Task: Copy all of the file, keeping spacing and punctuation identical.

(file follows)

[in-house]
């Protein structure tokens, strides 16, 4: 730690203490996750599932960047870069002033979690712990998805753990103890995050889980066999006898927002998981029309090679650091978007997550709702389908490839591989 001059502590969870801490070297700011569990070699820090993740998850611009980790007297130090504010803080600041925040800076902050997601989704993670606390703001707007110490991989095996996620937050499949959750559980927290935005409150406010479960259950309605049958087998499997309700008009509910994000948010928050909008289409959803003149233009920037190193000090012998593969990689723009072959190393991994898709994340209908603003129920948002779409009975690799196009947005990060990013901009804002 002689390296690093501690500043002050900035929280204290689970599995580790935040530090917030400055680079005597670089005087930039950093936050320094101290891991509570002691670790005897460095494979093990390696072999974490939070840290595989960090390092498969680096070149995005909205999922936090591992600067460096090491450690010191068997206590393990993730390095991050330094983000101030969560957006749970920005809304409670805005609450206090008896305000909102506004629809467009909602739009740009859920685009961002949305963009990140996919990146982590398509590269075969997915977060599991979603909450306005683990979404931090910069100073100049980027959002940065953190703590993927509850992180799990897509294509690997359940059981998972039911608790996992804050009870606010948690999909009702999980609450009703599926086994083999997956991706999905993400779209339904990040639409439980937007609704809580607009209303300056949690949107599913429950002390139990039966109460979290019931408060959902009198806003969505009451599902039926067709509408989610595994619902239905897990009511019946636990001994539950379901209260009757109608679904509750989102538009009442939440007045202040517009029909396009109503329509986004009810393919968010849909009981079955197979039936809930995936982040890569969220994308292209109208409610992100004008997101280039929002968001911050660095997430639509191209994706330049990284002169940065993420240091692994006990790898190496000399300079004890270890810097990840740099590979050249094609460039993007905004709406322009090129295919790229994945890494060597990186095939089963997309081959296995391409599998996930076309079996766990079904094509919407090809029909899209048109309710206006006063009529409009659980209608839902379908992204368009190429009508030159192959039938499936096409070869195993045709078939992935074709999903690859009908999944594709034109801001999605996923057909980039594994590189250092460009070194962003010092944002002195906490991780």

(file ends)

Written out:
[in-house]
């Protein structure tokens, strides 16, 4: 730690203490996750599932960047870069002033979690712990998805753990103890995050889980066999006898927002998981029309090679650091978007997550709702389908490839591989 001059502590969870801490070297700011569990070699820090993740998850611009980790007297130090504010803080600041925040800076902050997601989704993670606390703001707007110490991989095996996620937050499949959750559980927290935005409150406010479960259950309605049958087998499997309700008009509910994000948010928050909008289409959803003149233009920037190193000090012998593969990689723009072959190393991994898709994340209908603003129920948002779409009975690799196009947005990060990013901009804002 002689390296690093501690500043002050900035929280204290689970599995580790935040530090917030400055680079005597670089005087930039950093936050320094101290891991509570002691670790005897460095494979093990390696072999974490939070840290595989960090390092498969680096070149995005909205999922936090591992600067460096090491450690010191068997206590393990993730390095991050330094983000101030969560957006749970920005809304409670805005609450206090008896305000909102506004629809467009909602739009740009859920685009961002949305963009990140996919990146982590398509590269075969997915977060599991979603909450306005683990979404931090910069100073100049980027959002940065953190703590993927509850992180799990897509294509690997359940059981998972039911608790996992804050009870606010948690999909009702999980609450009703599926086994083999997956991706999905993400779209339904990040639409439980937007609704809580607009209303300056949690949107599913429950002390139990039966109460979290019931408060959902009198806003969505009451599902039926067709509408989610595994619902239905897990009511019946636990001994539950379901209260009757109608679904509750989102538009009442939440007045202040517009029909396009109503329509986004009810393919968010849909009981079955197979039936809930995936982040890569969220994308292209109208409610992100004008997101280039929002968001911050660095997430639509191209994706330049990284002169940065993420240091692994006990790898190496000399300079004890270890810097990840740099590979050249094609460039993007905004709406322009090129295919790229994945890494060597990186095939089963997309081959296995391409599998996930076309079996766990079904094509919407090809029909899209048109309710206006006063009529409009659980209608839902379908992204368009190429009508030159192959039938499936096409070869195993045709078939992935074709999903690859009908999944594709034109801001999605996923057909980039594994590189250092460009070194962003010092944002002195906490991780």